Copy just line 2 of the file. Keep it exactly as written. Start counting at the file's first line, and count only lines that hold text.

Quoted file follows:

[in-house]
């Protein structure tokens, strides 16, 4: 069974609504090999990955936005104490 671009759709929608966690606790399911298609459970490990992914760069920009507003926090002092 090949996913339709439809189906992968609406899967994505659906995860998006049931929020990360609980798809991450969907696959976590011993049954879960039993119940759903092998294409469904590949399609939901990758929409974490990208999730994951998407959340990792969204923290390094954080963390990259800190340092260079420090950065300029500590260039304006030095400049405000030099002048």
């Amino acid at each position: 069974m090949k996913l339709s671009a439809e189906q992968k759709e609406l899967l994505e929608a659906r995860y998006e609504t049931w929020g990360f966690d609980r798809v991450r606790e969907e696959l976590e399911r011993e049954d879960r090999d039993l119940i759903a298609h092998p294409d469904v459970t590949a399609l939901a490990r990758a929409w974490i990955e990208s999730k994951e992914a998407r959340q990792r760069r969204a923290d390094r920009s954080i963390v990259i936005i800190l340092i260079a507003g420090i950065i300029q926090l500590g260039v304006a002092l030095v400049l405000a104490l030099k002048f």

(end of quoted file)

């Protein structure tokens, strides 16, 4: 069974609504090999990955936005104490 671009759709929608966690606790399911298609459970490990992914760069920009507003926090002092 090949996913339709439809189906992968609406899967994505659906995860998006049931929020990360609980798809991450969907696959976590011993049954879960039993119940759903092998294409469904590949399609939901990758929409974490990208999730994951998407959340990792969204923290390094954080963390990259800190340092260079420090950065300029500590260039304006030095400049405000030099002048």